We are thinking of planning a trip to SE Asia and came across this wonderful site! Having planned a couple of independent trips to India (using the fantastic Indiamike site for info.) I am pretty enthusiastic about having a go at doing the same in SE Asia. However, India was easy, as a lot of Indians also speak english!
At the moment the (very) sketchy plan is a three week trip in Jan/ Feb along the lines of: From Uk fly to Bangkok then stay for 2 or 3 days. Fly to Hanoi , Vietnam. Travel down the country via train (sleepers if possible) taking around 2 weeks and for part of that take a short excursion of around 4 days into Cambodia to vist Angkor . After that fly back from Ho Chi Minh City to Bangkok for the remaining 2/3 days before flying back to UK. This itinerary will probably change many times as I read stuff on here, but the basic plan is to cover mostly Vietnam, take the detour to Angkor (must see) and to fly in and out via Bangkok as I want to visit there too. I'm a bit of a control freak/ list maker/ planner so I will plan the trip down to the last letter and love doing the research. I think at this stage I just need to know that what I am suggesting is 'do-able'.
My other concern is about how easy it is to communicate in Thailand/ Cambodia/Vietnam? It looks like it shouldn't be a problem to arrange flights/ accommodation ahead via the internet and it looks like a visit to the Railway Station in Hanoi would secure train bookings. We will pretty much be sticking to the main tourist trail destinations due to time restraints- how well can you get by with pretty poor language skills?! Are there any signs etc in English, do some locals in tourist areas speak english? SE Asia is a part of the world that I have never been to before so I'm a total novice I'm afraid!
Anybody's advice from prior experience would be greatly received!
#1 suzienichols has been a member since 5/9/2010. Posts: 17
Don't worry about communication. Millions upon millions of tourists from all over the world arrive in Southeast Asia every year without knowing a single word of Lao, Khmer, Thai, Vietnamese, etc., and the vast majority of them get along fine. It's usually never a problem in hotels and guest houses, restaurants, train stations, post offices, banks, etc. And when a language barrier appears, patience, politeness, smiling and pointing usually substitute nicely.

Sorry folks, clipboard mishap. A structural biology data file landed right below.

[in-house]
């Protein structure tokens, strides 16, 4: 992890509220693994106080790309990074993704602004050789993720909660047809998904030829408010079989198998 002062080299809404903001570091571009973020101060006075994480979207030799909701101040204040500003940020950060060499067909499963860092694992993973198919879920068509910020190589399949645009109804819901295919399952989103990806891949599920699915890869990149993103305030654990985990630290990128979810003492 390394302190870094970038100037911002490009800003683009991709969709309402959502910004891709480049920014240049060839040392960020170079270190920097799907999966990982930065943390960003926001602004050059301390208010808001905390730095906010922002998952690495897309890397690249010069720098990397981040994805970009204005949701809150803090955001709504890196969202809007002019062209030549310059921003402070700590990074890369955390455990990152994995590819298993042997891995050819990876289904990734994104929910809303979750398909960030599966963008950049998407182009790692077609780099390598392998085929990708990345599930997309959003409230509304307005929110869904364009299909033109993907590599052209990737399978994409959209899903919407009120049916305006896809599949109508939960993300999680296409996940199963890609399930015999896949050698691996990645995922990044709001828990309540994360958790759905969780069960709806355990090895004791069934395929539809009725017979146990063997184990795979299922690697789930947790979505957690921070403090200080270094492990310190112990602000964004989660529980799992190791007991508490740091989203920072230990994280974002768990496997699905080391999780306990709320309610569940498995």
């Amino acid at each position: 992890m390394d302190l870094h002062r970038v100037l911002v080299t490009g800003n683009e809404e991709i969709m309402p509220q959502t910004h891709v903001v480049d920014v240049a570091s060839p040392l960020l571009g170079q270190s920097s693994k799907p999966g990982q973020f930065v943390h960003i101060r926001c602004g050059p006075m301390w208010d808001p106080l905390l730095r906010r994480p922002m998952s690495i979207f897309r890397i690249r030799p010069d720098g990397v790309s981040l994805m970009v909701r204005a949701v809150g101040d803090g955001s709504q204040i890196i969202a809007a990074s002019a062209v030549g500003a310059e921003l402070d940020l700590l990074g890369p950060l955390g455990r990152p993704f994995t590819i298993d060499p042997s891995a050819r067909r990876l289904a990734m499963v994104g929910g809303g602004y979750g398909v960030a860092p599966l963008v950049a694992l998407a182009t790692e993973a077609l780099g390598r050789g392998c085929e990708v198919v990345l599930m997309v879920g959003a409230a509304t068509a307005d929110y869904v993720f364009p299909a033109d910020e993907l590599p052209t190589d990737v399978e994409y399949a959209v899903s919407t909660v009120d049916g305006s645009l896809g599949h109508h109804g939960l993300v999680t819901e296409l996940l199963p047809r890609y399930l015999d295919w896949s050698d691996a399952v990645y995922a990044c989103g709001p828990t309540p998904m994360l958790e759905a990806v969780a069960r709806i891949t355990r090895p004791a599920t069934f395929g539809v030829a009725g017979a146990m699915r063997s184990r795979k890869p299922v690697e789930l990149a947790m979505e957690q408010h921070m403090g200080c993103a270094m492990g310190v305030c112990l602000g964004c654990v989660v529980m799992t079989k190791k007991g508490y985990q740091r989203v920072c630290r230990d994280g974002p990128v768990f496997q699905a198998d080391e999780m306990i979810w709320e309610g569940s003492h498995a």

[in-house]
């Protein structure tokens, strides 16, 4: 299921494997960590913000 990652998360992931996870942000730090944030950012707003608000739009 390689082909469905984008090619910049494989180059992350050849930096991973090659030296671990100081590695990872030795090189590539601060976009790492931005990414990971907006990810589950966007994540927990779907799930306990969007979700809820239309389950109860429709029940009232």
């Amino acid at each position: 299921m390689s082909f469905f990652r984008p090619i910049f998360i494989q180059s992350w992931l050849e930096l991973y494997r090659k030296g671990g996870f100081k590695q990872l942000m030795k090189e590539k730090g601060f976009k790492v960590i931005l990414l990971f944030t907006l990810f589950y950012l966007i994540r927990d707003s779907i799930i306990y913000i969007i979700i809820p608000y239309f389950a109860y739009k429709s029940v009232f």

Re your note on Hanoi train station (and this probably applies to other bus / train stations too) - I find it helps to write down the date, time and start / end place and hand to the person serving you whilst smiling sweetly. They don't usually speak a lot of English so this helps avoid any confusion and the smile means they're more likely to smile back.
Thanks for the imput Tilapia and travellingsarah :) I've been doing a little more research and think now that we can go into Cambodia at the end of the Vietnam leg and fly back to Bangkok out of Siem Reip or Phnom Penh which would save having to travel back to HCMC. It looks like you can travel from the Vietnam border to Siem Riep by boat which looks interesting :) I'd sooner do as much as possible overland/ rivers/ train etc than take internal flights as I'm not a happy flier! It's 4 flights already which is approaching my limit!
#4 suzienichols has been a member since 5/9/2010. Posts: 17
"Yes. Well, you can certainly get a boat from Chau Doc to Phnom Penh, not sure if you can go direct to Siem Reap."
If not, there is always the boat from PP to Siem Reap, which I took and loved.
I flew from SR to Bangkok rather than face the insanely long and uncomfortable pick-up trip to Poipet (I understand that the road is now much better and that travel time is much shorter). This would be a better idea than going back to HCMC because (and I might be wrong here) you would need to purchase another Vietnamese visa. And, best of all, it would give you more time in Bangkok and, perhaps, give you a chance to visit some other spots like Kanchanaburi and/or Ayuthaya.
Thanks everyone for the imput :)
From what I have read you can actually get short boat cruises(3 days 2 nights) that will get you from HCMC to Phnom Penh via the Mekong and visiting villages etc. Depending on cost that might be a goer as we will have limited time and I love travelling on boats. I also read about the ferry from PP to SR across lake Tonle Sap and wasn't so sure because I read that it wasn't the most reliable service (breakdowns etc.) Was it the ferry you used Tilapia or was it a chartered boat/ part of a tour? The other alternative was to hire a taxi to drive up to SR so we could stop off along the way when we saw anything interesting.
You're right about the flight out of SR back to Bangkok being the way to go.
#7 suzienichols has been a member since 5/9/2010. Posts: 17
We took the road option from SR to Bangkok - the road from SR to the border was surprisingly good and it only took a couple of hours (over long breaks 1/2 an hour into the journey non-withstanding) but the Thai part wasn't great - a long wait at the border, another food break and a cramped and hot minibus for 4 hours. So it wasn't the worst journey I've done but if you can afford the flight it'll be more comfy and save 1/2 a day.
Note that from what I could see the only boat option from Chau Doc to PP was an 'Express Boat'. Not my idea of fun! So would definitely be worth looking into other boat options in advance if you fancy boating it.